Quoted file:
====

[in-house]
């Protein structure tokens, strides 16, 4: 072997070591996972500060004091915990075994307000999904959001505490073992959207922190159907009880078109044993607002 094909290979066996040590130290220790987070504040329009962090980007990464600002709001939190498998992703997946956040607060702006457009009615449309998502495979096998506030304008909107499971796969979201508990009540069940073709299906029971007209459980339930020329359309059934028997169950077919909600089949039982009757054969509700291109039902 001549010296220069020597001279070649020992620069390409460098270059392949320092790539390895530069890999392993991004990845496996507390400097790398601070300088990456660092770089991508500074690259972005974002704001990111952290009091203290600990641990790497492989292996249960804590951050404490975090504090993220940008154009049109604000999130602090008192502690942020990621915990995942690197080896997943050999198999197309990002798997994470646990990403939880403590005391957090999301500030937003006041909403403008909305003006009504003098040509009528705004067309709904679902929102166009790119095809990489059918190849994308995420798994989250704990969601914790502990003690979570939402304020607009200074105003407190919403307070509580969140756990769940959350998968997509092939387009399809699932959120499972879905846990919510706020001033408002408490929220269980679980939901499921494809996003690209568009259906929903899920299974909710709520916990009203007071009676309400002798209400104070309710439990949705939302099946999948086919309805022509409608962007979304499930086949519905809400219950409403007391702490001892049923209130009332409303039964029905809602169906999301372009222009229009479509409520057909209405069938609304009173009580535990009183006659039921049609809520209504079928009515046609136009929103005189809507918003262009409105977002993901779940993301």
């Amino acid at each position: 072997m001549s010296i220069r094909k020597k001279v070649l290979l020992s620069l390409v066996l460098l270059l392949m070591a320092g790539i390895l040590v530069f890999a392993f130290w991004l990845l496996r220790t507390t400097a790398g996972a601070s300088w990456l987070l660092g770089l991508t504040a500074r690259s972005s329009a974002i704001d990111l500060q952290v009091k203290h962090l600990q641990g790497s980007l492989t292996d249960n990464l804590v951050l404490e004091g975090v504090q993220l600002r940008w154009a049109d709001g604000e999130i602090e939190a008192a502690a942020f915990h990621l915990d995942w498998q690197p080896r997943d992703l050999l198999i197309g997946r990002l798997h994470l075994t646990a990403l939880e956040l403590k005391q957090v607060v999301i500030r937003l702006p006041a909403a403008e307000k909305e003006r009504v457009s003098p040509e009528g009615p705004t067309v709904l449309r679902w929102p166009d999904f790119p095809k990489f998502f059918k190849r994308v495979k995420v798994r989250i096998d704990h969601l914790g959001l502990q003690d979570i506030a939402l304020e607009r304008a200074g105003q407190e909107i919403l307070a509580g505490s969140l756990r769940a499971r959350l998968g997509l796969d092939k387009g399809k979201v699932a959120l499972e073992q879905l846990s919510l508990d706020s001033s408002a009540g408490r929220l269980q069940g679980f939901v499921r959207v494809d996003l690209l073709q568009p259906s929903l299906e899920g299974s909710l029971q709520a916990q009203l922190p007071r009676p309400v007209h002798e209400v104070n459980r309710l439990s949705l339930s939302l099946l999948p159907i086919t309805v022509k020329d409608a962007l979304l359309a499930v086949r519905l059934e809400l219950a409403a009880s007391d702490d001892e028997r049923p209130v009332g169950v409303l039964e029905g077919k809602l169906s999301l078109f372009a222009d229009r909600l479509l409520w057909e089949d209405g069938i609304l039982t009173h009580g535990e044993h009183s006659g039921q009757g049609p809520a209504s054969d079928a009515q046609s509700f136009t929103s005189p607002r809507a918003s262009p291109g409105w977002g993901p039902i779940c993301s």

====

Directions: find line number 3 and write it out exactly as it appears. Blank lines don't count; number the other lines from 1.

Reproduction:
């Amino acid at each position: 072997m001549s010296i220069r094909k020597k001279v070649l290979l020992s620069l390409v066996l460098l270059l392949m070591a320092g790539i390895l040590v530069f890999a392993f130290w991004l990845l496996r220790t507390t400097a790398g996972a601070s300088w990456l987070l660092g770089l991508t504040a500074r690259s972005s329009a974002i704001d990111l500060q952290v009091k203290h962090l600990q641990g790497s980007l492989t292996d249960n990464l804590v951050l404490e004091g975090v504090q993220l600002r940008w154009a049109d709001g604000e999130i602090e939190a008192a502690a942020f915990h990621l915990d995942w498998q690197p080896r997943d992703l050999l198999i197309g997946r990002l798997h994470l075994t646990a990403l939880e956040l403590k005391q957090v607060v999301i500030r937003l702006p006041a909403a403008e307000k909305e003006r009504v457009s003098p040509e009528g009615p705004t067309v709904l449309r679902w929102p166009d999904f790119p095809k990489f998502f059918k190849r994308v495979k995420v798994r989250i096998d704990h969601l914790g959001l502990q003690d979570i506030a939402l304020e607009r304008a200074g105003q407190e909107i919403l307070a509580g505490s969140l756990r769940a499971r959350l998968g997509l796969d092939k387009g399809k979201v699932a959120l499972e073992q879905l846990s919510l508990d706020s001033s408002a009540g408490r929220l269980q069940g679980f939901v499921r959207v494809d996003l690209l073709q568009p259906s929903l299906e899920g299974s909710l029971q709520a916990q009203l922190p007071r009676p309400v007209h002798e209400v104070n459980r309710l439990s949705l339930s939302l099946l999948p159907i086919t309805v022509k020329d409608a962007l979304l359309a499930v086949r519905l059934e809400l219950a409403a009880s007391d702490d001892e028997r049923p209130v009332g169950v409303l039964e029905g077919k809602l169906s999301l078109f372009a222009d229009r909600l479509l409520w057909e089949d209405g069938i609304l039982t009173h009580g535990e044993h009183s006659g039921q009757g049609p809520a209504s054969d079928a009515q046609s509700f136009t929103s005189p607002r809507a918003s262009p291109g409105w977002g993901p039902i779940c993301s």